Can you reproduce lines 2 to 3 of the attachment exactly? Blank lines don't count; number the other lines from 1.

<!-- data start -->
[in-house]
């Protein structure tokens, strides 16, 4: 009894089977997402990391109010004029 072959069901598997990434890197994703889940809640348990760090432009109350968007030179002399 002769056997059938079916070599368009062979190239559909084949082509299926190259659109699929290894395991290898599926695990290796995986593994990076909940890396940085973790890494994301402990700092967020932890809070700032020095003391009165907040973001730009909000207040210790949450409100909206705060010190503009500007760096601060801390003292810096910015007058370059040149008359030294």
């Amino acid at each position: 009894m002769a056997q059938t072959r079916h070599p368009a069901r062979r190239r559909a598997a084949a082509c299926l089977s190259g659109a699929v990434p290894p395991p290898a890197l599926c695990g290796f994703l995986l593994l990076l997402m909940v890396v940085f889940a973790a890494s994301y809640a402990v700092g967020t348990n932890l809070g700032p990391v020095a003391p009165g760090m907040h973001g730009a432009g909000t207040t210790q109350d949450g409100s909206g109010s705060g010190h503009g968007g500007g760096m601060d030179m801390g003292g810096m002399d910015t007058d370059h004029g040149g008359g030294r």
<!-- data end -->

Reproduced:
């Protein structure tokens, strides 16, 4: 009894089977997402990391109010004029 072959069901598997990434890197994703889940809640348990760090432009109350968007030179002399 002769056997059938079916070599368009062979190239559909084949082509299926190259659109699929290894395991290898599926695990290796995986593994990076909940890396940085973790890494994301402990700092967020932890809070700032020095003391009165907040973001730009909000207040210790949450409100909206705060010190503009500007760096601060801390003292810096910015007058370059040149008359030294």
């Amino acid at each position: 009894m002769a056997q059938t072959r079916h070599p368009a069901r062979r190239r559909a598997a084949a082509c299926l089977s190259g659109a699929v990434p290894p395991p290898a890197l599926c695990g290796f994703l995986l593994l990076l997402m909940v890396v940085f889940a973790a890494s994301y809640a402990v700092g967020t348990n932890l809070g700032p990391v020095a003391p009165g760090m907040h973001g730009a432009g909000t207040t210790q109350d949450g409100s909206g109010s705060g010190h503009g968007g500007g760096m601060d030179m801390g003292g810096m002399d910015t007058d370059h004029g040149g008359g030294r």